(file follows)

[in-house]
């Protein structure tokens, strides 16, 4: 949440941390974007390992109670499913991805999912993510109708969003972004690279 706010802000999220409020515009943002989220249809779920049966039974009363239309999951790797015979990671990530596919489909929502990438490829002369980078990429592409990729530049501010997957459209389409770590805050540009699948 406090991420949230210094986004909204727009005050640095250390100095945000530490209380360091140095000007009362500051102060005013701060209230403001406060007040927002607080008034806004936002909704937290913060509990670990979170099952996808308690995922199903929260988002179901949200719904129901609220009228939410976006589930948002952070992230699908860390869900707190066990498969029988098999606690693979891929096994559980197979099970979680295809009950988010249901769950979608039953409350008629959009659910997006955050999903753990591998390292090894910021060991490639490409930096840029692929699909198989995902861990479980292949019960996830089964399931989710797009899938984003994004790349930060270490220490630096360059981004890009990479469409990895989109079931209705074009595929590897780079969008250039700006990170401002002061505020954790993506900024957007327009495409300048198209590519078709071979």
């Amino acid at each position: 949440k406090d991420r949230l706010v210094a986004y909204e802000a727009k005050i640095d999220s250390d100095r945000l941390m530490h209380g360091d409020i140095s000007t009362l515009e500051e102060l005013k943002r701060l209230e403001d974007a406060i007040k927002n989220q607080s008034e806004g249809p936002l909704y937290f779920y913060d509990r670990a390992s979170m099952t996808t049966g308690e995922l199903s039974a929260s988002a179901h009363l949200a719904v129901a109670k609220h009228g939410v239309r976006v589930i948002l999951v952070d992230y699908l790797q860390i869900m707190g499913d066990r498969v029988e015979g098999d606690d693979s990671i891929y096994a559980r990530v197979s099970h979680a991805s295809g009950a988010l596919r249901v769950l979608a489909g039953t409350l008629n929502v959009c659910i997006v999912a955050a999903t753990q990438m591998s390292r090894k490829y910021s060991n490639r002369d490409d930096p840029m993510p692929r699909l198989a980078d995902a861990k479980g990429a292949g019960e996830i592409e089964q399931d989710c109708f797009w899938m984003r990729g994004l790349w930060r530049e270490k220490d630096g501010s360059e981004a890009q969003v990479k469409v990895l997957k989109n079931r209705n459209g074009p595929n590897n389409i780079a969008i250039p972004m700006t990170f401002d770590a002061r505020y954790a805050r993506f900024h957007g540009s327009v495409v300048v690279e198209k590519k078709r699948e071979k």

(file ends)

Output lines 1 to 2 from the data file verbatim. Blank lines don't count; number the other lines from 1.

[in-house]
């Protein structure tokens, strides 16, 4: 949440941390974007390992109670499913991805999912993510109708969003972004690279 706010802000999220409020515009943002989220249809779920049966039974009363239309999951790797015979990671990530596919489909929502990438490829002369980078990429592409990729530049501010997957459209389409770590805050540009699948 406090991420949230210094986004909204727009005050640095250390100095945000530490209380360091140095000007009362500051102060005013701060209230403001406060007040927002607080008034806004936002909704937290913060509990670990979170099952996808308690995922199903929260988002179901949200719904129901609220009228939410976006589930948002952070992230699908860390869900707190066990498969029988098999606690693979891929096994559980197979099970979680295809009950988010249901769950979608039953409350008629959009659910997006955050999903753990591998390292090894910021060991490639490409930096840029692929699909198989995902861990479980292949019960996830089964399931989710797009899938984003994004790349930060270490220490630096360059981004890009990479469409990895989109079931209705074009595929590897780079969008250039700006990170401002002061505020954790993506900024957007327009495409300048198209590519078709071979």